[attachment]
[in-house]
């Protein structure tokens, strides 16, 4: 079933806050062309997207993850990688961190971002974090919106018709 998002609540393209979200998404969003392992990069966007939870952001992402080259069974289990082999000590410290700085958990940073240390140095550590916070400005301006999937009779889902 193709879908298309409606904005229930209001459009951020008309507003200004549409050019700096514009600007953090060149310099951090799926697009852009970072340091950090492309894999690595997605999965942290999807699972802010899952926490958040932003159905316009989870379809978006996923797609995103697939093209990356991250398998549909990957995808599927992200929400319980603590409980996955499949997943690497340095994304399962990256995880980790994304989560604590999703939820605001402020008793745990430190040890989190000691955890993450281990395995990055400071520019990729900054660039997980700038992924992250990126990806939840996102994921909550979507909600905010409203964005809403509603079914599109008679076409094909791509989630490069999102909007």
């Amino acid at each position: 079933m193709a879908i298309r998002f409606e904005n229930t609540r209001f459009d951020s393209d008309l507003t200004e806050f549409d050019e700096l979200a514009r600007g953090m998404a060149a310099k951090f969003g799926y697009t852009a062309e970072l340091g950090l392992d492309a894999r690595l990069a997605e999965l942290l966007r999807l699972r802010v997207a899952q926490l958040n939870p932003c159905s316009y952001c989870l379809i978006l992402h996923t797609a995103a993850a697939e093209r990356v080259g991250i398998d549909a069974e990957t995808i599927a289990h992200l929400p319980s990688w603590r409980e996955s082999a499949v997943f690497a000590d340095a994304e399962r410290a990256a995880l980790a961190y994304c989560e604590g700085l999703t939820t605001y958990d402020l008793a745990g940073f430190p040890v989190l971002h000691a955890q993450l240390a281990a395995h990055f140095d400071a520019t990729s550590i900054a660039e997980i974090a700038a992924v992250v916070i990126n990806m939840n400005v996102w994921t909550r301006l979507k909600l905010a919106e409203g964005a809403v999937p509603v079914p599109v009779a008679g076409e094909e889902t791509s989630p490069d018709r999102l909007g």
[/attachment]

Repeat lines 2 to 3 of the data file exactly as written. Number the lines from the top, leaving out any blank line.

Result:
């Protein structure tokens, strides 16, 4: 079933806050062309997207993850990688961190971002974090919106018709 998002609540393209979200998404969003392992990069966007939870952001992402080259069974289990082999000590410290700085958990940073240390140095550590916070400005301006999937009779889902 193709879908298309409606904005229930209001459009951020008309507003200004549409050019700096514009600007953090060149310099951090799926697009852009970072340091950090492309894999690595997605999965942290999807699972802010899952926490958040932003159905316009989870379809978006996923797609995103697939093209990356991250398998549909990957995808599927992200929400319980603590409980996955499949997943690497340095994304399962990256995880980790994304989560604590999703939820605001402020008793745990430190040890989190000691955890993450281990395995990055400071520019990729900054660039997980700038992924992250990126990806939840996102994921909550979507909600905010409203964005809403509603079914599109008679076409094909791509989630490069999102909007």
């Amino acid at each position: 079933m193709a879908i298309r998002f409606e904005n229930t609540r209001f459009d951020s393209d008309l507003t200004e806050f549409d050019e700096l979200a514009r600007g953090m998404a060149a310099k951090f969003g799926y697009t852009a062309e970072l340091g950090l392992d492309a894999r690595l990069a997605e999965l942290l966007r999807l699972r802010v997207a899952q926490l958040n939870p932003c159905s316009y952001c989870l379809i978006l992402h996923t797609a995103a993850a697939e093209r990356v080259g991250i398998d549909a069974e990957t995808i599927a289990h992200l929400p319980s990688w603590r409980e996955s082999a499949v997943f690497a000590d340095a994304e399962r410290a990256a995880l980790a961190y994304c989560e604590g700085l999703t939820t605001y958990d402020l008793a745990g940073f430190p040890v989190l971002h000691a955890q993450l240390a281990a395995h990055f140095d400071a520019t990729s550590i900054a660039e997980i974090a700038a992924v992250v916070i990126n990806m939840n400005v996102w994921t909550r301006l979507k909600l905010a919106e409203g964005a809403v999937p509603v079914p599109v009779a008679g076409e094909e889902t791509s989630p490069d018709r999102l909007g």